Wednesday, October 04, 2006

Indian Veteran: Focus for India

A Study of a Model Veteran Focus Program for Adoption with Appropriate Modifications to suit the Country


(A Multi-Media Presentation)
November 11th Veterans Day

Veteran's Day

A veteran (from Latin vetus, meaning "old") is a person who is experienced in a particular area, and is particularly used to refer to people in the armed forces. It often refers to retired service personnel. A veteran is one who has served in the armed forces and has an honorable discharge; a common misconception is that one has either been in combat and/or is retired from active duty to be called a veteran.We need one day we remember all those who fought in all the wars starting from World War 1 right upto the insurgency of yesterday and we need to call it Veteran's Day. Veteran means all those who were ever in uniform and those who are in uniform to day. Veteran is an all encompassing word. Many nations within the Commonwealth of Nations observe Remembrance Day on the same date i.e 11 th November. That is the day nation should remember every one who was in uniform ever. That will coincide with the day the free world remebers the veteran. That will be fitting tribute to our major and perhaps the only reckonable war memorial: India Gate.



Built in the memory of more than 90,000 Indian soldiers who lost their lives during the Afghan Wars and World War I, the India Gate is one of the most famous monuments in Delhi.
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Built in the memory of more than 90,000 Indian soldiers who lost their lives during the Afghan Wars and World War I, the India Gate is one of the most famous monuments in Delhi
The tomb of the Unknown Soldier. The Amar Jawan Jyoti (the flame of the immortal warrior). A black marble cenotaph with a rifle crested by a helmet forms the main shrine.
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The tomb of the Unknown Soldier. The Amar Jawan Jyoti (the flame of the immortal warrior). A black marble cenotaph with a rifle crested by a helmet forms the main shrine.
The names of the soldiers killed during the wars are inscribed on the walls of the India Gate.
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The names of the soldiers killed during the wars are inscribed on the walls of the India Gate.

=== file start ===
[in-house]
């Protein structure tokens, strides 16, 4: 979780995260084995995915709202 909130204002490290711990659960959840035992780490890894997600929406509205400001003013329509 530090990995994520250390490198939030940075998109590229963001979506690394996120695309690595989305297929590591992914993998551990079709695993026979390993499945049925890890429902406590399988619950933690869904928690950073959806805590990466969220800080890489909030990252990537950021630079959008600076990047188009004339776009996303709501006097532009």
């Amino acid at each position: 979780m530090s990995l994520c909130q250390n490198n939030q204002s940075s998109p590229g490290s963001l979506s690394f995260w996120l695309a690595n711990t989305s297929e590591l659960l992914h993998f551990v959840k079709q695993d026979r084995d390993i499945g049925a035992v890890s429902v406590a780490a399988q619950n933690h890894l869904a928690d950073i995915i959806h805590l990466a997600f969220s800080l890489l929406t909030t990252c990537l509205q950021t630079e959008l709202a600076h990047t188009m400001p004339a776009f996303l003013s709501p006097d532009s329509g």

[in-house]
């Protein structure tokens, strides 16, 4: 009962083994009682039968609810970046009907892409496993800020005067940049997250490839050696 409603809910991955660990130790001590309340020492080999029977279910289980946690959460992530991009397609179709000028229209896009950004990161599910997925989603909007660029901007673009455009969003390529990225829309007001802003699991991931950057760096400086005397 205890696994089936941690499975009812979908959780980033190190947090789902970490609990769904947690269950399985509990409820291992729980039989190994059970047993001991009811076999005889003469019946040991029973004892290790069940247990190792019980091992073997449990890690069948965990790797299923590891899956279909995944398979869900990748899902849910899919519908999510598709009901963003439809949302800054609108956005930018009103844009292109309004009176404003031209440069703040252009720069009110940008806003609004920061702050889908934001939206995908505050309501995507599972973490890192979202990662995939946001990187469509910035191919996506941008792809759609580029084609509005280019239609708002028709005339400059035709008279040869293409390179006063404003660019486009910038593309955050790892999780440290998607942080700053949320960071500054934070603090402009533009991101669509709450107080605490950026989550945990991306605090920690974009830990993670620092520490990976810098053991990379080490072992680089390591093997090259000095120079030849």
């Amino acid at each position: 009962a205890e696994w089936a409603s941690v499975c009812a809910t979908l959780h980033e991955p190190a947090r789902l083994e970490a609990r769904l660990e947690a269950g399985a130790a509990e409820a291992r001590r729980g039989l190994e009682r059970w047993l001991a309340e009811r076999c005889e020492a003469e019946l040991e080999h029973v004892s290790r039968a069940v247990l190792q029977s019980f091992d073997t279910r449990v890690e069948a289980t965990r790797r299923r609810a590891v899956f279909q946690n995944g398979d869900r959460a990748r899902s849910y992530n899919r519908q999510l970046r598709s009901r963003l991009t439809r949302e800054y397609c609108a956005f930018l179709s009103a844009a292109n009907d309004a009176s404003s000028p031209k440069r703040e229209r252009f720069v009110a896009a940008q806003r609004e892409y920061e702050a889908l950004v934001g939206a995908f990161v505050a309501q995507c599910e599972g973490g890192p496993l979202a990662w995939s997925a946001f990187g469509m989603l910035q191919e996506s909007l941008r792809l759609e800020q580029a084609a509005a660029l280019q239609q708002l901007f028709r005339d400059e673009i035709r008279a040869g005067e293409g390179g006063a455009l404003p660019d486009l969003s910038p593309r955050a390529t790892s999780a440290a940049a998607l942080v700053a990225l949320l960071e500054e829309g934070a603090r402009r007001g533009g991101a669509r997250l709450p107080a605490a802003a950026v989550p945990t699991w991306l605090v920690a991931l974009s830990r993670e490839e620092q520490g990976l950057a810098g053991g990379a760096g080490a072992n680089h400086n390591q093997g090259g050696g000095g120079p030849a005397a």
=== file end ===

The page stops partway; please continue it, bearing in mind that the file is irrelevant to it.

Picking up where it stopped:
India Gate by night, the view also shows the grounds around India Gate, February 2006.
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India Gate by night, the view also shows the grounds around India Gate, February 2006.




Do we have one Monument of the stature of India Gate built by Independant India in honour of its Veterans after Independance? Is it because the independant India is not as much thankful to them as Her Majesty, the Queen of England was thankful to the services renderd by the Veterans of India? Or is it that the rulers of India that followed after independance were too busy to appreciate this? It is an insult to not only all those who fought for the independant India and all those who made the supreme sacrifice but also to those who are alive today but find no commemoration of their loved ones who made sacrifices for the country. Service at the call of the nation is not just another job or another career but a calling that demands supreme sacrifice when called upon to do so. Very few people who have not made services their calling in some part of their life will ever understand this simple truth. Unfortunately, we have very few representation of such people amongst our law makers and rulers unlike perhaps in those countries where the law makers and rulers had more than its fair share of representation. It is a sad commentry on all those veterans who rose to important positions in the Independant India both within the Armed Forces and out side that they have failed the country and its veterans to bring the focus on its veterans. It is never too late to correct the sad state.

Ministry of Veteran Affairs